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<p>Evaluating the effectiveness of research ideas is an important aspect of any work. However, experimental studies frequently do not receive the attention they deserve. Consequently, evaluations of systems are not as compelling as they could or should be. Evaluating a system is not simply a matter of running the system and collecting a few numbers. Rather, a useful evaluation requires first determining exactly what you want to show—your hypothesis. Then, you have to develop one or more experiments to test this hypothesis. Finally, you need to carefully evaluate the results of your experiments to determine whether the data they produced supports the hypothesis.</p><p>This installment of "Trends & Controversies" looks closely at the ingredients of a compelling empirical evaluation. First, Kevin Knight presents his thoughts on some of the advantages and disadvantages of "bake-offs," or evaluations in which a number of researchers compare their work on a set of shared test problems. In recent years, this type of evaluation has found widespread use in large natural-language and machine-translation projects, of which Kevin has a great deal of first-hand experience. Next, Pat Langley, who has long and successfully advocated the use of empirical evaluation in machine-learning research, describes how to design a set of compelling experiments through the use of both synthetic and real-world domains. Finally, Paul Cohen, who recently wrote <it>Empirical Methods for Artificial Intelligence</it>, identifies some of the common pitfalls in analyzing the results of experiments and describes ways to avoid them.</p>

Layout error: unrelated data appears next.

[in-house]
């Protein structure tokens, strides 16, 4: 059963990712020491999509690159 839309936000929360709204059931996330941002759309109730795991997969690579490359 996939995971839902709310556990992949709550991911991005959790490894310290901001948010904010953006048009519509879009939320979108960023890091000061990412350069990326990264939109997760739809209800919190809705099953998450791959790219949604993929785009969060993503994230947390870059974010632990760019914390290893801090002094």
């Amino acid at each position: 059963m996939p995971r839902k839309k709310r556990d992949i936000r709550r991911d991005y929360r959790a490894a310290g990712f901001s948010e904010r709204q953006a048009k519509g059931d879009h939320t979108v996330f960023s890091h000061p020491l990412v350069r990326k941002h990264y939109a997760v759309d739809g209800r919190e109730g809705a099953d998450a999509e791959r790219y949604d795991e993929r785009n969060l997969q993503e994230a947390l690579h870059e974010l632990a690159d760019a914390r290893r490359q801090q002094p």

P. R. Cohen, P. Langley and K. Knight, "What makes a compelling empirical evaluation?," in IEEE Intelligent Systems, vol. 11, no. , pp. 10-14, 1996.
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